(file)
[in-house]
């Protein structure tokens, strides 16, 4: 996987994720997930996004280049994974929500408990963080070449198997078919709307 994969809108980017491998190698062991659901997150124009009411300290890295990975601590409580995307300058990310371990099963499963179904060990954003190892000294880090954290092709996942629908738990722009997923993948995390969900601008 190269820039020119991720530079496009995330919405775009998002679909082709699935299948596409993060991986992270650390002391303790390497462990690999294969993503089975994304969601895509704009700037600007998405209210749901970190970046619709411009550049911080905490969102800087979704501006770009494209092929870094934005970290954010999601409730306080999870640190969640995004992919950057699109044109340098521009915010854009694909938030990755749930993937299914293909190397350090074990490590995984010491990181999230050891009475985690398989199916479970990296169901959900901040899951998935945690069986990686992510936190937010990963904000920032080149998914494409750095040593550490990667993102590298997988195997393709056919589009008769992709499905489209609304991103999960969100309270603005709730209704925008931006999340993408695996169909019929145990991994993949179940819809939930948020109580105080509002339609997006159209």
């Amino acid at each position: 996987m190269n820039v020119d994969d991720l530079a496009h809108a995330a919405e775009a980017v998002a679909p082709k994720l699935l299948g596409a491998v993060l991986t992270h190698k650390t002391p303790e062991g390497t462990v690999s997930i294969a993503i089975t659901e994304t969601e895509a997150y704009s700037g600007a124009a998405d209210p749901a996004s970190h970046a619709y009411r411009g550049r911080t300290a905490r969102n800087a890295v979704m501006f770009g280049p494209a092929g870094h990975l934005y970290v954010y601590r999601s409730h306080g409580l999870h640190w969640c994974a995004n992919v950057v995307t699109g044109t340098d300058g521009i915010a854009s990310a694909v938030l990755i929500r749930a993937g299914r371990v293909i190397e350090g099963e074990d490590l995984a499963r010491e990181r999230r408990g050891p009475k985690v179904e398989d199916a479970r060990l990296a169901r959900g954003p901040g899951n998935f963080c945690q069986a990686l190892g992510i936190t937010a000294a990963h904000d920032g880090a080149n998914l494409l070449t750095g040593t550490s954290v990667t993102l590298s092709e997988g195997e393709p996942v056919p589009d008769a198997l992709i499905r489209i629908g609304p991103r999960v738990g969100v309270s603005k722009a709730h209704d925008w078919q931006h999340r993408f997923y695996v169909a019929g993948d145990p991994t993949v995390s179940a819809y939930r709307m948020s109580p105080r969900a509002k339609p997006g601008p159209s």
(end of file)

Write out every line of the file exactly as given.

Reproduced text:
[in-house]
């Protein structure tokens, strides 16, 4: 996987994720997930996004280049994974929500408990963080070449198997078919709307 994969809108980017491998190698062991659901997150124009009411300290890295990975601590409580995307300058990310371990099963499963179904060990954003190892000294880090954290092709996942629908738990722009997923993948995390969900601008 190269820039020119991720530079496009995330919405775009998002679909082709699935299948596409993060991986992270650390002391303790390497462990690999294969993503089975994304969601895509704009700037600007998405209210749901970190970046619709411009550049911080905490969102800087979704501006770009494209092929870094934005970290954010999601409730306080999870640190969640995004992919950057699109044109340098521009915010854009694909938030990755749930993937299914293909190397350090074990490590995984010491990181999230050891009475985690398989199916479970990296169901959900901040899951998935945690069986990686992510936190937010990963904000920032080149998914494409750095040593550490990667993102590298997988195997393709056919589009008769992709499905489209609304991103999960969100309270603005709730209704925008931006999340993408695996169909019929145990991994993949179940819809939930948020109580105080509002339609997006159209």
């Amino acid at each position: 996987m190269n820039v020119d994969d991720l530079a496009h809108a995330a919405e775009a980017v998002a679909p082709k994720l699935l299948g596409a491998v993060l991986t992270h190698k650390t002391p303790e062991g390497t462990v690999s997930i294969a993503i089975t659901e994304t969601e895509a997150y704009s700037g600007a124009a998405d209210p749901a996004s970190h970046a619709y009411r411009g550049r911080t300290a905490r969102n800087a890295v979704m501006f770009g280049p494209a092929g870094h990975l934005y970290v954010y601590r999601s409730h306080g409580l999870h640190w969640c994974a995004n992919v950057v995307t699109g044109t340098d300058g521009i915010a854009s990310a694909v938030l990755i929500r749930a993937g299914r371990v293909i190397e350090g099963e074990d490590l995984a499963r010491e990181r999230r408990g050891p009475k985690v179904e398989d199916a479970r060990l990296a169901r959900g954003p901040g899951n998935f963080c945690q069986a990686l190892g992510i936190t937010a000294a990963h904000d920032g880090a080149n998914l494409l070449t750095g040593t550490s954290v990667t993102l590298s092709e997988g195997e393709p996942v056919p589009d008769a198997l992709i499905r489209i629908g609304p991103r999960v738990g969100v309270s603005k722009a709730h209704d925008w078919q931006h999340r993408f997923y695996v169909a019929g993948d145990p991994t993949v995390s179940a819809y939930r709307m948020s109580p105080r969900a509002k339609p997006g601008p159209s």